Gi: Why did you go?

CM: To promote golf worldwide. We did a clinic on a firing range. Titleist were good to us so were Callaway and Ping. We left thousands of balls with the troops. I was looking at it from a team environment and how everyone – the Army, Navy and Air Force – works as a team to keep the guys on the front line alive. Just getting there was interesting. We flew from Dubai to Camp Bastion on board a C-17 plane carrying a helicopter. The plane had lots of pallets of stuff all on it. The plane was big and black and windowless. I have never been in a plane without any windows before. We had to put helmets on and bulletproof vests as we got into Afghanistan air space. It was so dark that all I could see was the luminous watch of the man sitting next to me. The plane came in very high until the last minute when it went into a dive and landed with a bang. Then it raced off the runway for obvious reasons. You suddenly realise “right lads, we’re here in a war zone."

Gi: How long a trip was it?

CM: One day to get in, one to get out and three days there.

Gi: What was the accommodation like?

CM: Definitely not five-star. Bloody hell! If that was the VIP lot then I wouldn’t like to be a private. Two showers for the VIPs and there must have been 80 of them. Two into 80 doesn’t go very well. We were fed very well. You could eat like a horse. No alcohol was allowed on the base, only fruit juice and water.

Gi: Did you go anywhere other than Camp Bastion?

CM: We went to Kabul though not to the golf course. That has been heavily mined. Some people play it but nobody looks for a ball in the rough. I felt uneasy in Kabul, racing through the city in a bulletproof armour. I’m going: “hang on a minute. What are we doing here?"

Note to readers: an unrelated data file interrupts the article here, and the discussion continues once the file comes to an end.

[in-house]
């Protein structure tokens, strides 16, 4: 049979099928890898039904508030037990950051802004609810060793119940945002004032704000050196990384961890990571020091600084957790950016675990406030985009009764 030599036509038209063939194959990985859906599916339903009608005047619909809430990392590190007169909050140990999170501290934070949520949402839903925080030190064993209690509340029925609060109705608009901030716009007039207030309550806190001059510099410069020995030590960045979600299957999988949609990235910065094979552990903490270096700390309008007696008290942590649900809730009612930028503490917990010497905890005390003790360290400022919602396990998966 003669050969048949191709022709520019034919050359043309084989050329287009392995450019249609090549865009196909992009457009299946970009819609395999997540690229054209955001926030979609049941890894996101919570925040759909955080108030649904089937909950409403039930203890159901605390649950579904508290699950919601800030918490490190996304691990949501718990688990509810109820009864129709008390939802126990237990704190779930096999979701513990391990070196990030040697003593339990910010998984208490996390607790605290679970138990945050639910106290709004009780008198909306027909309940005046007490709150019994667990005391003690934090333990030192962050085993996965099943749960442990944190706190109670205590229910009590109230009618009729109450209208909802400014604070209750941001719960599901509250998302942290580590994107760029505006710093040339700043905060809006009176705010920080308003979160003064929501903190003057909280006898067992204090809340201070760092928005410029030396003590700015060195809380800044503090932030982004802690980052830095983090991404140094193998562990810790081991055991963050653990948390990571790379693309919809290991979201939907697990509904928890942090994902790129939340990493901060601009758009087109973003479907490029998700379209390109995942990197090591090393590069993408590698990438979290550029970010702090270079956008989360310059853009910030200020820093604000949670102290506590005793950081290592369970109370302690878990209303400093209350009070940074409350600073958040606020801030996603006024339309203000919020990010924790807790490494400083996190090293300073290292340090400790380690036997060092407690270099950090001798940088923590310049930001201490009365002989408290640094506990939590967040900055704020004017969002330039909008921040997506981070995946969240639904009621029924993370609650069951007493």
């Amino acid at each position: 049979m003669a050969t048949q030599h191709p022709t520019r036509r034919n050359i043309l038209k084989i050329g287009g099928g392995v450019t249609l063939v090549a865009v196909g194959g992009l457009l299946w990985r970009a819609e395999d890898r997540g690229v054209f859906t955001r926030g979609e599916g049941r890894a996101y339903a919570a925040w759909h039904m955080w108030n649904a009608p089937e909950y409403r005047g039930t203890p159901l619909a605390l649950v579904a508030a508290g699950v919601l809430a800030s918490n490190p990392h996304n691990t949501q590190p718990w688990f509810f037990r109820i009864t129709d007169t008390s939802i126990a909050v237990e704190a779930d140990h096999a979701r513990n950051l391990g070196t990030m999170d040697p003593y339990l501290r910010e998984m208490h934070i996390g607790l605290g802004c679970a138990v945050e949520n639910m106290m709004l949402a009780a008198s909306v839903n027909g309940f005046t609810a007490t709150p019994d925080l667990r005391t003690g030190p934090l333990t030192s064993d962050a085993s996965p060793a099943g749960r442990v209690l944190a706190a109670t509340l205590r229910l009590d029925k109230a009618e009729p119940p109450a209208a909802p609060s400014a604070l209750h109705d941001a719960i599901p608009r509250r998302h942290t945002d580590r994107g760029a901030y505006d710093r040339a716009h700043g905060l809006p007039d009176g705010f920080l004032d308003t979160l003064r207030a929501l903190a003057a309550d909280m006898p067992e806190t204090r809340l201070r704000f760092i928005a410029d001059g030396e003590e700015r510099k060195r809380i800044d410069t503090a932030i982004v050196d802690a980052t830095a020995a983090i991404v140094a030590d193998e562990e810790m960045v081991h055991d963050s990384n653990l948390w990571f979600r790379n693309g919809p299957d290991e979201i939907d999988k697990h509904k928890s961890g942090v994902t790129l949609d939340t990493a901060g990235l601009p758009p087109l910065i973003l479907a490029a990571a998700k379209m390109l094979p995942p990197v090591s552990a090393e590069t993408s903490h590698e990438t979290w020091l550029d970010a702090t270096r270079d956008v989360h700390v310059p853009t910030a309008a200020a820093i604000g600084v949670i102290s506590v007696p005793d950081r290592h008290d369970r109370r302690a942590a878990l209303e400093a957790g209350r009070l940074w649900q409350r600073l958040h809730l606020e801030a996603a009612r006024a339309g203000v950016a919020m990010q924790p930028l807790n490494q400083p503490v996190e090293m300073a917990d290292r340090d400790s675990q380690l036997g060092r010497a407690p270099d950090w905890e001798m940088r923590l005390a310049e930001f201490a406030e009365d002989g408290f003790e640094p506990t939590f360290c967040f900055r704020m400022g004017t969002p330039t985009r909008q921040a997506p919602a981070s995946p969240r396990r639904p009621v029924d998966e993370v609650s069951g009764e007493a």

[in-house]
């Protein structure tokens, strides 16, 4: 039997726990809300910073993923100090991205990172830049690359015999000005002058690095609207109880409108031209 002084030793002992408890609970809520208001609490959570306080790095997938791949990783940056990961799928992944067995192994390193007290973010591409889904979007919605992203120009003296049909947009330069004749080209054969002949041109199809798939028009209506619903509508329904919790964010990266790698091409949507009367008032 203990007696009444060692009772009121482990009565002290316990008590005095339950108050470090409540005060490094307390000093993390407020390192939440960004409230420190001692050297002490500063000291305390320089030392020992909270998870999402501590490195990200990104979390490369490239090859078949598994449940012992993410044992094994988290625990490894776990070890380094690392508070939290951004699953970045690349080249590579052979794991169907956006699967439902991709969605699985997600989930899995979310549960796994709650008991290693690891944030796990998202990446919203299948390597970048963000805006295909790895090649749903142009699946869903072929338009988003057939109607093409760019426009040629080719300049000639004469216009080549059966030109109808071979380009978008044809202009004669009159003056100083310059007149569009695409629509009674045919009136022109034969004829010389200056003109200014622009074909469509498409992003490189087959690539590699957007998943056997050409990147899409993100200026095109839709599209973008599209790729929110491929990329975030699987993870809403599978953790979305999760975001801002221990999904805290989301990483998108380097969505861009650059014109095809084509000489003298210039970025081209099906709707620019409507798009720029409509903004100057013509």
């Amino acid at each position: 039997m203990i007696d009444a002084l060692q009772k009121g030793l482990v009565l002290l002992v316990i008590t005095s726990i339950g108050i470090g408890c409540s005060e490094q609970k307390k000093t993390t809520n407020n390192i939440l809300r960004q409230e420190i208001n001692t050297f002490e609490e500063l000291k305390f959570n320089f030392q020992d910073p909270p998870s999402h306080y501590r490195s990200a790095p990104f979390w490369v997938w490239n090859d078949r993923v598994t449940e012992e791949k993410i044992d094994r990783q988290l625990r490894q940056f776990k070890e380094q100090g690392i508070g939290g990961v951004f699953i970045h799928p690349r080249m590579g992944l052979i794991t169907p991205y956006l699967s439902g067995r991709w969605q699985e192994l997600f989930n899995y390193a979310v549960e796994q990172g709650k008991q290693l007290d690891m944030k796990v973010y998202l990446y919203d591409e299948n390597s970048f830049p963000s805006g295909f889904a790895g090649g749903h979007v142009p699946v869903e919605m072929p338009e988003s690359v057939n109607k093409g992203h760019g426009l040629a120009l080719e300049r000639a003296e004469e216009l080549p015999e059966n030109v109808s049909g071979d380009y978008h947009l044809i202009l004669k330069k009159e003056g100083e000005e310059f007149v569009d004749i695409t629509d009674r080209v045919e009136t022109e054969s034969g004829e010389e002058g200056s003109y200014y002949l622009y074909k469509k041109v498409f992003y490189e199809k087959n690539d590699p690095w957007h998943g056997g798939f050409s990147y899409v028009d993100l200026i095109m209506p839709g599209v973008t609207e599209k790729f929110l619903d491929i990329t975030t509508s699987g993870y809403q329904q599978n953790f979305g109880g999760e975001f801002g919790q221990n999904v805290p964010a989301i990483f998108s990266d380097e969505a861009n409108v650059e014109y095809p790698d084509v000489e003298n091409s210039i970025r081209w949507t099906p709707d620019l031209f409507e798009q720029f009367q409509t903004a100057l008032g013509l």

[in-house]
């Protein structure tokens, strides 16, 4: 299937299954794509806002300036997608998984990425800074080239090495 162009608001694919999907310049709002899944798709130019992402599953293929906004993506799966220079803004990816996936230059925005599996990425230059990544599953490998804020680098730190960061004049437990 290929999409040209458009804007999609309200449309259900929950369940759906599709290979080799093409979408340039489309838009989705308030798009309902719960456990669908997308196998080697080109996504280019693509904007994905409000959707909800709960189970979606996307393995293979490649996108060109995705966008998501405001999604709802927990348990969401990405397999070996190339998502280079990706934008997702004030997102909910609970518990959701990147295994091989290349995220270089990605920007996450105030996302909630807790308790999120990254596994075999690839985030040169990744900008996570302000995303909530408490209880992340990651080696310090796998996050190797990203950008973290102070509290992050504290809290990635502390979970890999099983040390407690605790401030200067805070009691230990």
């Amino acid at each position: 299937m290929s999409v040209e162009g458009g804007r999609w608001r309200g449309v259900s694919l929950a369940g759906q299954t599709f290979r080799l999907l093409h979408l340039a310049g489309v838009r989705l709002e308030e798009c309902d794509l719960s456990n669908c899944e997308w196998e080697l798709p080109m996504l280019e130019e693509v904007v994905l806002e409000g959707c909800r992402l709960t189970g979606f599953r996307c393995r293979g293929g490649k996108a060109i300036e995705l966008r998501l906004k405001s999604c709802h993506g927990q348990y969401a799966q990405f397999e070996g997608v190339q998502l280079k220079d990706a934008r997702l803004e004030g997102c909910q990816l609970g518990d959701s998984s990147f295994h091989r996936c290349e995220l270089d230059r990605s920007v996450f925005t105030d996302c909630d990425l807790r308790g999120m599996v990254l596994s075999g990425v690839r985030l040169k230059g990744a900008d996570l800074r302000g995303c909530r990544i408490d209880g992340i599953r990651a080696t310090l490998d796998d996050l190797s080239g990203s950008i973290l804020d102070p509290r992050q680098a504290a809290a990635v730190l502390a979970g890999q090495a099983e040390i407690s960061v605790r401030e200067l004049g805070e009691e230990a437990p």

Gi: If you had been to Afghanistan before the Ryder Cup would it have helped your captaincy?

CM: Yes. I’d have noticed the teamwork first hand. I’d have got videos of that teamwork and shown it at team meetings. It would have reminded my team how other people work for each and how to get results.

Gi: What’s your schedule looking like in 2012?

CM: I played 21 last year and I’ll add another four tournamrnts in 2012. I’ve got to practice more. I’ve gone to an event and got myself three over after seven holes on the first day and I’m thinking to myself: what am I doing here? Back in the nineties I believed I was going to a tournament to win. Now I’m going for a place. I have to get some self belief back. I have to get it into my head that I can still do it. I’m still getting four or five birdies in a round. The trouble is I am also making four or five mistakes. It’s the mistakes I have got to cut out. Also, my short game is not as tight as it was.

Gi: You will be 49 this June. Will you play senior golf?

CM: I said I would never play senior golf but I am going to. I turn 50 in June 2013 and in July I will play in the Senior British Open at Royal Birkdale. If I win I might go to the US Senior Open. I don’t fancy going to qualifying school [for the senior tour in the US]. I went to qualifying school for the PGA Tour once, in 1987, and I don’t fancy doing that again.

Gi: Do you Tweet?

CM: I started to use it to help my charity among other things but then someone said something rude about me and so I don’t do it any more.

Gi: Is there one gadget you could not live without?

CM: My Victorinox Swiss Army pocket knife. I was given it as a present 20 years ago and it is invaluable. It goes everywhere with me in my pocket, in my golf bag. You can use it for opening bottles, repairing pitch marks, fiddling with things. It’s great.

Gi: If you could change one rule of golf what would it be?

CM: Allowing the use of the belly putter. It’s just wrong.

Reproduced with kind permission of Golf International Magazine